THREE YEARS AGO, on Janmastami, Lord Krsna's appearance day, I received a copy of the diary Srila Prabhupada wrote aboard the steamship Jaladuta. It's a personal account of his first journey from India to America. Though I had read excerpts in various publications, the full handwritten text revealed a richness I had barely realized before.
Often difficult to read, the cramped and sometimes blurry script describes dramatic events wo life-threatening heart attacks, repeated illness along with personal observations and Srila Prabhupada's daily routine. It also mentions two prayers he wrote to Lord Krsna while on the ship. I strongly recommend reading these inspiring verses. You can find them in Srila Prabhupada Lilamrta, Volume 2: Planting the Seed, by Satsvarupa Dasa Goswami.
As an avid student of Srila Prabhupada's cooking instruction, I was particularly fascinated with entries in his diary noting some of the dishes he cooked and distributed to the crew members. In one entry Srila Prabhupada writes, "Today is the 32nd day of our journey from Calcutta. In the morning I couldn't take my breakfast properly, then I cooked bati-chachari. It appeared to be delicious, so I was able to take some food."
In other entries, Srila Prabhupada mentions nourishing dishes that serve as one-pot meals. For example,kicchari is a rice-and-legume stew that can take on new and varied faces for months on end. Kadi, often served with kicchari, is an aromatic yogurt gravy laced with vegetables, cooked beans, or savory dumplings. Chachariis a succulent char-flavored vegetable dish. It combines three cooking procedures in one pot boiling, steaming, and frying without your ever stirring the pot, not even once!
These dishes require no exotic ingredients, are easy to make, and, as was probably done aboard theJaladuta, need only be accompanied with hot wheat flatbreads or a salad for a simple meal.
Srila Prabhupada was a generous cook who taught in the kitchen by demonstration. The same dishes he'd cooked on the Jaladuta he taught in the next two years to his ISKCON students in New York and San Francisco. The dishes became instant favorites. In 1967 I compiled a book of these early recipes. I'd lost track of the book until, to my amazement, someone recently sent me the manuscripts in my original calligraphy. To remember and savor Srila Prabhupada's Janmastami of 1965, observed aboard the Jaladuta, it seems apropos to pass on a few of these early recipes to you.
½ cup yellow split peas
1 teaspoon salt
1 teaspoon turmeric
1-2 dried hot chilies
7 cups water
1 cup long-grain rice
1 cup sliced carrots
1 cup sliced Brussels sprout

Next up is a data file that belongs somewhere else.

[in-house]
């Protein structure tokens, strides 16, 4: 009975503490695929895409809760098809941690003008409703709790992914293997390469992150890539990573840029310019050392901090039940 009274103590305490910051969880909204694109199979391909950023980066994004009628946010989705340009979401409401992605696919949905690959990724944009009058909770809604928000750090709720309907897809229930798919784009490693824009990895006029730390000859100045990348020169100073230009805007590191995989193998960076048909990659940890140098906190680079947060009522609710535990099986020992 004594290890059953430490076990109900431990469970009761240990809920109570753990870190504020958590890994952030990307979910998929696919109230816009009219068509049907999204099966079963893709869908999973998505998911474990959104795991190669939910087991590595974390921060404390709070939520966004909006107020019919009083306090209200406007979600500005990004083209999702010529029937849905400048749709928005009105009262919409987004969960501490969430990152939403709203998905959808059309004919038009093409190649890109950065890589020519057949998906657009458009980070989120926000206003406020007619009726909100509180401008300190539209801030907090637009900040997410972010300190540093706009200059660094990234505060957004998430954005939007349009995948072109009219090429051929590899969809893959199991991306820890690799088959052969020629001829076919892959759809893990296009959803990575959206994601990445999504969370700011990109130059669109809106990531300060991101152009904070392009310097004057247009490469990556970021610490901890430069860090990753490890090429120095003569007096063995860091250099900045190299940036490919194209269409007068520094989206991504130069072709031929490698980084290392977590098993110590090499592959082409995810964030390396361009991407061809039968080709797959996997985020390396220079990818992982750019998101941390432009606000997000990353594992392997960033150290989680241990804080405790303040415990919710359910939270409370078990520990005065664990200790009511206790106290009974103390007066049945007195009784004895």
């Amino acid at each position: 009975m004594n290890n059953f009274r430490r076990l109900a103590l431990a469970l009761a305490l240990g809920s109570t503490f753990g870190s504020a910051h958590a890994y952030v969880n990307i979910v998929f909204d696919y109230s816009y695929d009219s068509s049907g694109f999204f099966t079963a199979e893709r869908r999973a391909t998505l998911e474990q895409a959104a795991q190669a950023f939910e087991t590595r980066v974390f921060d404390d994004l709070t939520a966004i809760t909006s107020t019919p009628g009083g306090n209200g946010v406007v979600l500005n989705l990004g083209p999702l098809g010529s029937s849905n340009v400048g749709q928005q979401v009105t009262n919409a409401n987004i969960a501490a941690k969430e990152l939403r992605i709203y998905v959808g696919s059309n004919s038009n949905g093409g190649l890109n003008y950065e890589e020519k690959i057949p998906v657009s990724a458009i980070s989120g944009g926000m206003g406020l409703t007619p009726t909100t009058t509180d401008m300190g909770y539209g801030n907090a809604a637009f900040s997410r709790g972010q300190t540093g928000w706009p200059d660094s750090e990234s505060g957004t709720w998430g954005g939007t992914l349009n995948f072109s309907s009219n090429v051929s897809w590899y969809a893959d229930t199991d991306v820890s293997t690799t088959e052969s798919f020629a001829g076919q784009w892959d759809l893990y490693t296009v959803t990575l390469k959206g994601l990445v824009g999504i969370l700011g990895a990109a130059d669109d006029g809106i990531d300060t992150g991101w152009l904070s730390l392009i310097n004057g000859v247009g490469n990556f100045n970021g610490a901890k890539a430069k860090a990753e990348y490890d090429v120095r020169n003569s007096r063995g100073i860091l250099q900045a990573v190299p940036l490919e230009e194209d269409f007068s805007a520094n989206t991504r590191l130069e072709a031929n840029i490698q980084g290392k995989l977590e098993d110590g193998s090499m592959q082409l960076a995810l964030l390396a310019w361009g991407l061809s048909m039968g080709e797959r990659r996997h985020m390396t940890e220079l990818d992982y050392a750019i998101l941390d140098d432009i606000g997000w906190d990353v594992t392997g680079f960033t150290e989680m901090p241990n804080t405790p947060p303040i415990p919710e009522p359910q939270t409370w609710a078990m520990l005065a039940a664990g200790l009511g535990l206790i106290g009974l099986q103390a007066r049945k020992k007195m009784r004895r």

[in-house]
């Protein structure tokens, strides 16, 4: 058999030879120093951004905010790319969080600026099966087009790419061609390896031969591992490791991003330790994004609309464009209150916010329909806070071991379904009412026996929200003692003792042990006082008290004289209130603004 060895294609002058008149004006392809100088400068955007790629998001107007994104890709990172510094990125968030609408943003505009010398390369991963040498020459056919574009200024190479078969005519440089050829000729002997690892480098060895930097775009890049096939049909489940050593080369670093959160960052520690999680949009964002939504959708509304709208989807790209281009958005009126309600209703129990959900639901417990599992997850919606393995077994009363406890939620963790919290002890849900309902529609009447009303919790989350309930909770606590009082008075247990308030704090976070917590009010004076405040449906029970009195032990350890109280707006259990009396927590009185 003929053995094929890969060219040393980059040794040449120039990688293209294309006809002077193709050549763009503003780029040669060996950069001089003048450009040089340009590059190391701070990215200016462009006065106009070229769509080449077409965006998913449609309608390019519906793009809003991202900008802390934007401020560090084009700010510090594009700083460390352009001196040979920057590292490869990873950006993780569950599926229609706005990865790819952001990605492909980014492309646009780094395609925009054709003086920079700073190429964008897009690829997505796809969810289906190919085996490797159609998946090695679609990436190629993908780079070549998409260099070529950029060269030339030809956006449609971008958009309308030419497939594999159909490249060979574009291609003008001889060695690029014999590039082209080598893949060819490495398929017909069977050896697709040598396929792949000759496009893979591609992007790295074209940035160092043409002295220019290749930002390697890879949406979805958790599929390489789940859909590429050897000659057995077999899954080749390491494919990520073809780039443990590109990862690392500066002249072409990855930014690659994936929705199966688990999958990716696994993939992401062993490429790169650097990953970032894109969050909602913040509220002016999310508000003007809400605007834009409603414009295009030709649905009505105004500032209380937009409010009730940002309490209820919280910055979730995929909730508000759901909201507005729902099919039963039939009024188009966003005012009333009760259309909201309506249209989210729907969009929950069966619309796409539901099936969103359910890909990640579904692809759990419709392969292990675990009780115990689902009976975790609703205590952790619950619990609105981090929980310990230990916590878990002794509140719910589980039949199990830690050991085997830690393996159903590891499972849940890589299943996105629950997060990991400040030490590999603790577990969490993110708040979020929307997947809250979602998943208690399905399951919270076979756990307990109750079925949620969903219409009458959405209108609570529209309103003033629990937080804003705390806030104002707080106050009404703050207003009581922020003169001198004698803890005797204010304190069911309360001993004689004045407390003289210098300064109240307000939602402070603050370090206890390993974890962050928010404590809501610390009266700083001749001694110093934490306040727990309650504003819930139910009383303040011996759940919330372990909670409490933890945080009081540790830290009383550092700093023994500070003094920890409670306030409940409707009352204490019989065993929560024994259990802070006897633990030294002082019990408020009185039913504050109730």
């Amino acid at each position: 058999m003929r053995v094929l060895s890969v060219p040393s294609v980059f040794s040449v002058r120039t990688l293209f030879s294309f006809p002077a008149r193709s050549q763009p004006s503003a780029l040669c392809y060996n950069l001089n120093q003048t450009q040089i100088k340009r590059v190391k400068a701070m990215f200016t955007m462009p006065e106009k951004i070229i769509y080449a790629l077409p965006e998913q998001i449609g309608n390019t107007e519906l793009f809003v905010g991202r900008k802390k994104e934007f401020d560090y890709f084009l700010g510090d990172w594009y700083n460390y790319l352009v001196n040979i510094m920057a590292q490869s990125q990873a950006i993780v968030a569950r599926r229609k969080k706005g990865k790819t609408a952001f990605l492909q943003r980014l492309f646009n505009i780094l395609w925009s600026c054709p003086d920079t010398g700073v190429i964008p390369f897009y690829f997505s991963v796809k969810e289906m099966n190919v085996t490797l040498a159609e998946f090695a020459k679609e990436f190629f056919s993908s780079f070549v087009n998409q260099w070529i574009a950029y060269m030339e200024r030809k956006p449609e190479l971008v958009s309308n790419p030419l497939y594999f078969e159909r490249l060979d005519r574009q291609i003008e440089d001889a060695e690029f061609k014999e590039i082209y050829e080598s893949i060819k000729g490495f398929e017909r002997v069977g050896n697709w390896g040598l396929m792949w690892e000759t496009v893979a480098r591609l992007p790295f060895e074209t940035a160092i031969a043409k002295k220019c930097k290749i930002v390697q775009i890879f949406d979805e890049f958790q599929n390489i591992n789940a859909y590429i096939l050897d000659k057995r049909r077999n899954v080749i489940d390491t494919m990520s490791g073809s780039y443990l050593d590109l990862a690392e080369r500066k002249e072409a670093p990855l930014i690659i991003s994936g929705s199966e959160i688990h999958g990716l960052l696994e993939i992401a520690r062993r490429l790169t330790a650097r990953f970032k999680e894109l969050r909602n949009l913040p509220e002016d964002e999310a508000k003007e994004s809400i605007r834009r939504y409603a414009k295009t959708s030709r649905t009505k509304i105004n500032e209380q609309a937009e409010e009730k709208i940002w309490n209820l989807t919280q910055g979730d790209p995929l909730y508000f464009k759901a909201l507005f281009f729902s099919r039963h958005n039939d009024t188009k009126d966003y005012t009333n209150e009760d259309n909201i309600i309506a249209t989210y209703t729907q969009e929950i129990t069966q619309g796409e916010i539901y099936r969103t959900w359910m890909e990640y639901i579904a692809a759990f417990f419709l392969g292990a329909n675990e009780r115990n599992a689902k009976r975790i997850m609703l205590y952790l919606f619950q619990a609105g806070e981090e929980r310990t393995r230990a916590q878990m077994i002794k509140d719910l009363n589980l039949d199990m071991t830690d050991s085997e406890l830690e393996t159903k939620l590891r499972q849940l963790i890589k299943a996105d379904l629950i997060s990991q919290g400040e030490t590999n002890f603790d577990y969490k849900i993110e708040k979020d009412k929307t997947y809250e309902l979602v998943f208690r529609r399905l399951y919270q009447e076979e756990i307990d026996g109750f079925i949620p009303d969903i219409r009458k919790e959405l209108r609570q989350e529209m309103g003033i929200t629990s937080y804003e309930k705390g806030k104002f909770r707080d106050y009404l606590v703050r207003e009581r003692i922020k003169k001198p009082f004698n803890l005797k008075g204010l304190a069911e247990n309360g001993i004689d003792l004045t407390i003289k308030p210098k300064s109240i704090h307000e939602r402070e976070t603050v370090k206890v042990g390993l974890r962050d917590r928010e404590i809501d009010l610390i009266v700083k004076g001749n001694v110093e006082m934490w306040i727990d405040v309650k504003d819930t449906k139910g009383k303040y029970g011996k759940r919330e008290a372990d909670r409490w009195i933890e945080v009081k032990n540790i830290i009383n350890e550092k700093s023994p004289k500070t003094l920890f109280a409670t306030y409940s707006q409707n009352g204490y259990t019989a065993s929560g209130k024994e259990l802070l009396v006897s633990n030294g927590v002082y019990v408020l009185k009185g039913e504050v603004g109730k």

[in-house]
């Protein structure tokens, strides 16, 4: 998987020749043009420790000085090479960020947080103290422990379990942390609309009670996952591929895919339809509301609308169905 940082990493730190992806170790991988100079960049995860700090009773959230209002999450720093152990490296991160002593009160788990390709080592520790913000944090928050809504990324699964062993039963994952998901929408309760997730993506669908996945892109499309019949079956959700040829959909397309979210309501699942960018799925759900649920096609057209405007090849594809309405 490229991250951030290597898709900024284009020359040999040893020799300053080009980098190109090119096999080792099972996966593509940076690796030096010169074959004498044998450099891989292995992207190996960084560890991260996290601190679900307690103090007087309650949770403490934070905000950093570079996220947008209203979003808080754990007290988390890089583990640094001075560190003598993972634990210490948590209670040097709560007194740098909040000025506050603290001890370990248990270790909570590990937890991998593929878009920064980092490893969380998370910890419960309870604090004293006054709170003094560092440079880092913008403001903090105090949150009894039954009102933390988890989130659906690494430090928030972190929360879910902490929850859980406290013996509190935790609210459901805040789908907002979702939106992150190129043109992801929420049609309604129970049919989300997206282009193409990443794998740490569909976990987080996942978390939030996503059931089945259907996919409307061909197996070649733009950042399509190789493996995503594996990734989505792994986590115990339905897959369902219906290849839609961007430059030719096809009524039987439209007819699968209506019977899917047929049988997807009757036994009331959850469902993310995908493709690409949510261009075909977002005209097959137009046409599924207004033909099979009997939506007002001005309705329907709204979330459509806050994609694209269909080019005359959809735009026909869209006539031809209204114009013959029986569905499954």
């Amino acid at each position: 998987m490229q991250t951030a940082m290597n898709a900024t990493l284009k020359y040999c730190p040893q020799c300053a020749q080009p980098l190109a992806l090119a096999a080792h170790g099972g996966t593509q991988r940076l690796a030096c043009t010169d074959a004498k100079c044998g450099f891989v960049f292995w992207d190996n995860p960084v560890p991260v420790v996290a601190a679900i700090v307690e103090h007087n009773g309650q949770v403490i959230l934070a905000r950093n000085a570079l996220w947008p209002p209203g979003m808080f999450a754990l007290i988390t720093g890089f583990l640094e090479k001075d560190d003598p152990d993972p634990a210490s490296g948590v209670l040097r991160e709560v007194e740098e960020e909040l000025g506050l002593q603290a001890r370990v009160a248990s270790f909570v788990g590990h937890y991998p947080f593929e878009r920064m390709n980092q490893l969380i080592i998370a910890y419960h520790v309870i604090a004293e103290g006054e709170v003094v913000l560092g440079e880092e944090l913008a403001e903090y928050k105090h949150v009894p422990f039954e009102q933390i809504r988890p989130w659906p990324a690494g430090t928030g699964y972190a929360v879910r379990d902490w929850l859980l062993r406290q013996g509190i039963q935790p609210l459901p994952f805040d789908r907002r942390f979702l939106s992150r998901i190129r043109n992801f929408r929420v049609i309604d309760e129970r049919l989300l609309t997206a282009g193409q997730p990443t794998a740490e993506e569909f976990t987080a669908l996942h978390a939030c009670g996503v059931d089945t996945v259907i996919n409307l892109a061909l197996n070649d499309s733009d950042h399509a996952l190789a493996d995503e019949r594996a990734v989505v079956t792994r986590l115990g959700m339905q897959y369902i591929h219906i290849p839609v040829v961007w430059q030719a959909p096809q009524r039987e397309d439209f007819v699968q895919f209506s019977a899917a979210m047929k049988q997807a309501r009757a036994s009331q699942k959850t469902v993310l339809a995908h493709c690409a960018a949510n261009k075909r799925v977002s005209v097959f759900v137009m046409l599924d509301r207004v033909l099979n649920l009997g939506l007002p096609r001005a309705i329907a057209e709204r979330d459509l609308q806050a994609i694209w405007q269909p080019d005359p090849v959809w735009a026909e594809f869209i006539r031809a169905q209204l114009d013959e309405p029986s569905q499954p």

¾ cup cubed potatoes
melted butter or ghee
Combine the first 5 ingredients in a large pot and bring to a boil. Reduce the heat to medium, partly cover, and boil gently for 20 minutes. Stir in the rice and vegetables, reduce the heat to low, and cover. Cook slowly, stirring occasionally, until the water is absorbed and the grains are cooked, about 45 minutes. Drizzle with butter or ghee.
1 cup chickpeas (garbanzo beans)
3 tablespoons chickpea flour
½ cup yogurt
3 cups buttermilk
½ teaspoon turmeric
½ teaspoon salt
2 teaspoons cumin seeds
¼ teaspoon crushed red chilies
2 tablespoons butter or ghee
Soak the chickpeas in water over-night and drain. Cook them in plenty of fresh water until tender, 1-2 hours. Drain.
Combine the flour and yogurt in a saucepan and stir the mixture until it's smooth. Blend in the buttermilk, turmeric, salt, and chickpeas. While stirring, gently boil over moderate heat until thickened, 5-10 minutes.
To prepare the seasoning, place the cumin and chilies in a dry pan and stir-toast until darkened and fragrant. Add the butter or ghee, heat briefly, and pour the seasoning into the kadi.
1 pound boiling potatoes, cubed
1 pound string beans, cut in 1 ½-inch pieces
1-2 whole red chilies
½ teaspoon turmeric
3 tablespoons butter or ghee
2 ¾ cups water
1 teaspoon salt
Place all the ingredients in a heavy-bottomed saucepan and bring to a boil. Reduce the heat to medium, partly cover, and boil gently until the liquid is absorbed and the vegetables are fork tender, about 25 minutes. Remove the lid, raise the heat slightly, and cook until the vegetables fry in the seasoned butter. (Do not burn the vegetables; only allow a deep brown crust to form in the pan.) Cover and set aside for 10 minutes. Then stir in the crust and serve.
Yamuna Devi is the author of Lord Krishna's Cuisine: The Art of Indian Vegetarian Cooking.